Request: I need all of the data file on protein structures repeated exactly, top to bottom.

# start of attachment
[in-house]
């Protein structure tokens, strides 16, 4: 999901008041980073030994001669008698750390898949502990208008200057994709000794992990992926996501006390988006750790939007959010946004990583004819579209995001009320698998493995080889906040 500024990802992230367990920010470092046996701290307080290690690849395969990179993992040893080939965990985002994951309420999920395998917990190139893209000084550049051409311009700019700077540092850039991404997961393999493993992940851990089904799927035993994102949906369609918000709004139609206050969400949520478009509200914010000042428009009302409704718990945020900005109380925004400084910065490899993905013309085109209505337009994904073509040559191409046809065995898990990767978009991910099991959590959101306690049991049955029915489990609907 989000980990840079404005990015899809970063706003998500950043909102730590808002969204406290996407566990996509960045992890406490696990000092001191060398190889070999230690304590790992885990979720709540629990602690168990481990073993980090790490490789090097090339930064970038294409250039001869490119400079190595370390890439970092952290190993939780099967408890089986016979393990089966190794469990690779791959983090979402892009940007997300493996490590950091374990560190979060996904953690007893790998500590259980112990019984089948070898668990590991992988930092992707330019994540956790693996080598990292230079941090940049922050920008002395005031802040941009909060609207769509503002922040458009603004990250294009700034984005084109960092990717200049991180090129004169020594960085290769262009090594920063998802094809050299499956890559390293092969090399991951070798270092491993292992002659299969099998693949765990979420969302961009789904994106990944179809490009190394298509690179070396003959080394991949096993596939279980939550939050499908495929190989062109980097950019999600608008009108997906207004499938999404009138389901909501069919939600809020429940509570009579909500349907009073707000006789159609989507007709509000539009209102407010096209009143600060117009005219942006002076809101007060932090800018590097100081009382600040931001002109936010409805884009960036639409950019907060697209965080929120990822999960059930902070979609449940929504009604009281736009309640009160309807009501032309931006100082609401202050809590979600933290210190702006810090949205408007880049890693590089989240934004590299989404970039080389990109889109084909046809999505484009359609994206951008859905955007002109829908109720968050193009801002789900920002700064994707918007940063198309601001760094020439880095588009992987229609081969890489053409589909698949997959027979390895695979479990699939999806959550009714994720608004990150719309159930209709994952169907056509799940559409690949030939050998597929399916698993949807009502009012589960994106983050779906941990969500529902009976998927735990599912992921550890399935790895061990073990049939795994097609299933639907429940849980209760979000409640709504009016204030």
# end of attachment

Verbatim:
[in-house]
């Protein structure tokens, strides 16, 4: 999901008041980073030994001669008698750390898949502990208008200057994709000794992990992926996501006390988006750790939007959010946004990583004819579209995001009320698998493995080889906040 500024990802992230367990920010470092046996701290307080290690690849395969990179993992040893080939965990985002994951309420999920395998917990190139893209000084550049051409311009700019700077540092850039991404997961393999493993992940851990089904799927035993994102949906369609918000709004139609206050969400949520478009509200914010000042428009009302409704718990945020900005109380925004400084910065490899993905013309085109209505337009994904073509040559191409046809065995898990990767978009991910099991959590959101306690049991049955029915489990609907 989000980990840079404005990015899809970063706003998500950043909102730590808002969204406290996407566990996509960045992890406490696990000092001191060398190889070999230690304590790992885990979720709540629990602690168990481990073993980090790490490789090097090339930064970038294409250039001869490119400079190595370390890439970092952290190993939780099967408890089986016979393990089966190794469990690779791959983090979402892009940007997300493996490590950091374990560190979060996904953690007893790998500590259980112990019984089948070898668990590991992988930092992707330019994540956790693996080598990292230079941090940049922050920008002395005031802040941009909060609207769509503002922040458009603004990250294009700034984005084109960092990717200049991180090129004169020594960085290769262009090594920063998802094809050299499956890559390293092969090399991951070798270092491993292992002659299969099998693949765990979420969302961009789904994106990944179809490009190394298509690179070396003959080394991949096993596939279980939550939050499908495929190989062109980097950019999600608008009108997906207004499938999404009138389901909501069919939600809020429940509570009579909500349907009073707000006789159609989507007709509000539009209102407010096209009143600060117009005219942006002076809101007060932090800018590097100081009382600040931001002109936010409805884009960036639409950019907060697209965080929120990822999960059930902070979609449940929504009604009281736009309640009160309807009501032309931006100082609401202050809590979600933290210190702006810090949205408007880049890693590089989240934004590299989404970039080389990109889109084909046809999505484009359609994206951008859905955007002109829908109720968050193009801002789900920002700064994707918007940063198309601001760094020439880095588009992987229609081969890489053409589909698949997959027979390895695979479990699939999806959550009714994720608004990150719309159930209709994952169907056509799940559409690949030939050998597929399916698993949807009502009012589960994106983050779906941990969500529902009976998927735990599912992921550890399935790895061990073990049939795994097609299933639907429940849980209760979000409640709504009016204030």